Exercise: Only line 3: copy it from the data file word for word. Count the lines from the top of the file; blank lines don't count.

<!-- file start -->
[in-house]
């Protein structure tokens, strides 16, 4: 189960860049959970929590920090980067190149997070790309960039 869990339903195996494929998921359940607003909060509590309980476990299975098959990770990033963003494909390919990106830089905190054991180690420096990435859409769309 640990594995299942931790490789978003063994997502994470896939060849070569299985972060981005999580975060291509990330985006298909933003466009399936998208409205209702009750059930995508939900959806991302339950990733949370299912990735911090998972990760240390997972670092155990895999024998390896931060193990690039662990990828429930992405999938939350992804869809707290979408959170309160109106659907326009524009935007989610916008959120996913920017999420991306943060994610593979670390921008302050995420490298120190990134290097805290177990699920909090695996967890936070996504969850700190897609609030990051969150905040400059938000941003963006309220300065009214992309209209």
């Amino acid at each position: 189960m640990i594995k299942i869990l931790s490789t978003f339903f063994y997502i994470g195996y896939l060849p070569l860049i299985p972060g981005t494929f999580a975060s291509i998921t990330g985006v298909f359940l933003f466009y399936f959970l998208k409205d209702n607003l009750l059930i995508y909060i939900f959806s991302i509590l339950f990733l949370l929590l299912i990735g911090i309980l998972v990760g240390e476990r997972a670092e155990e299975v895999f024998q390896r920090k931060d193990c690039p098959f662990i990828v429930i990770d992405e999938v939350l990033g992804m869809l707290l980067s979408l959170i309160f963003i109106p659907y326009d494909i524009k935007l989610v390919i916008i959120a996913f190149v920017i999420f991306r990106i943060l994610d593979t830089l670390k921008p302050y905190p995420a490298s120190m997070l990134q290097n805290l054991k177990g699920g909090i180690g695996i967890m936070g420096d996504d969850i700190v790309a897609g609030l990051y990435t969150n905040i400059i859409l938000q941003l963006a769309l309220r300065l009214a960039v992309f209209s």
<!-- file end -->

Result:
């Amino acid at each position: 189960m640990i594995k299942i869990l931790s490789t978003f339903f063994y997502i994470g195996y896939l060849p070569l860049i299985p972060g981005t494929f999580a975060s291509i998921t990330g985006v298909f359940l933003f466009y399936f959970l998208k409205d209702n607003l009750l059930i995508y909060i939900f959806s991302i509590l339950f990733l949370l929590l299912i990735g911090i309980l998972v990760g240390e476990r997972a670092e155990e299975v895999f024998q390896r920090k931060d193990c690039p098959f662990i990828v429930i990770d992405e999938v939350l990033g992804m869809l707290l980067s979408l959170i309160f963003i109106p659907y326009d494909i524009k935007l989610v390919i916008i959120a996913f190149v920017i999420f991306r990106i943060l994610d593979t830089l670390k921008p302050y905190p995420a490298s120190m997070l990134q290097n805290l054991k177990g699920g909090i180690g695996i967890m936070g420096d996504d969850i700190v790309a897609g609030l990051y990435t969150n905040i400059i859409l938000q941003l963006a769309l309220r300065l009214a960039v992309f209209s």